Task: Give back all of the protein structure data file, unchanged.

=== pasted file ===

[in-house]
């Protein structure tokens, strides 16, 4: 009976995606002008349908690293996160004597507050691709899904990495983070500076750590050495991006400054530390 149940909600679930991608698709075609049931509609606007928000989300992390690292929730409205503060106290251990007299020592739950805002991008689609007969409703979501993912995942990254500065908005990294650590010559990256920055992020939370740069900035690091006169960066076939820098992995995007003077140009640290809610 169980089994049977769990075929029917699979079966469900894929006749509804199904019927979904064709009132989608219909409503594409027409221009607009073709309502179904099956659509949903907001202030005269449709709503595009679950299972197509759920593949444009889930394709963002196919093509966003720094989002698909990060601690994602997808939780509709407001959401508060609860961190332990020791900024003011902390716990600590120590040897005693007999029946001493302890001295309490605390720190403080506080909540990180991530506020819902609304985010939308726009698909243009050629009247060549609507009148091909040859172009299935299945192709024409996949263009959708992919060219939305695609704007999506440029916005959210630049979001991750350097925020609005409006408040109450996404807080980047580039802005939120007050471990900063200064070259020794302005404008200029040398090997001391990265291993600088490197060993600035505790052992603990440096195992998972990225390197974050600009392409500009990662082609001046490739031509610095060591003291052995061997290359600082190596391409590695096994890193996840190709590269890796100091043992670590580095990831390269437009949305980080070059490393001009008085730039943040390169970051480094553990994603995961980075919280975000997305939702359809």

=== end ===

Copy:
[in-house]
């Protein structure tokens, strides 16, 4: 009976995606002008349908690293996160004597507050691709899904990495983070500076750590050495991006400054530390 149940909600679930991608698709075609049931509609606007928000989300992390690292929730409205503060106290251990007299020592739950805002991008689609007969409703979501993912995942990254500065908005990294650590010559990256920055992020939370740069900035690091006169960066076939820098992995995007003077140009640290809610 169980089994049977769990075929029917699979079966469900894929006749509804199904019927979904064709009132989608219909409503594409027409221009607009073709309502179904099956659509949903907001202030005269449709709503595009679950299972197509759920593949444009889930394709963002196919093509966003720094989002698909990060601690994602997808939780509709407001959401508060609860961190332990020791900024003011902390716990600590120590040897005693007999029946001493302890001295309490605390720190403080506080909540990180991530506020819902609304985010939308726009698909243009050629009247060549609507009148091909040859172009299935299945192709024409996949263009959708992919060219939305695609704007999506440029916005959210630049979001991750350097925020609005409006408040109450996404807080980047580039802005939120007050471990900063200064070259020794302005404008200029040398090997001391990265291993600088490197060993600035505790052992603990440096195992998972990225390197974050600009392409500009990662082609001046490739031509610095060591003291052995061997290359600082190596391409590695096994890193996840190709590269890796100091043992670590580095990831390269437009949305980080070059490393001009008085730039943040390169970051480094553990994603995961980075919280975000997305939702359809």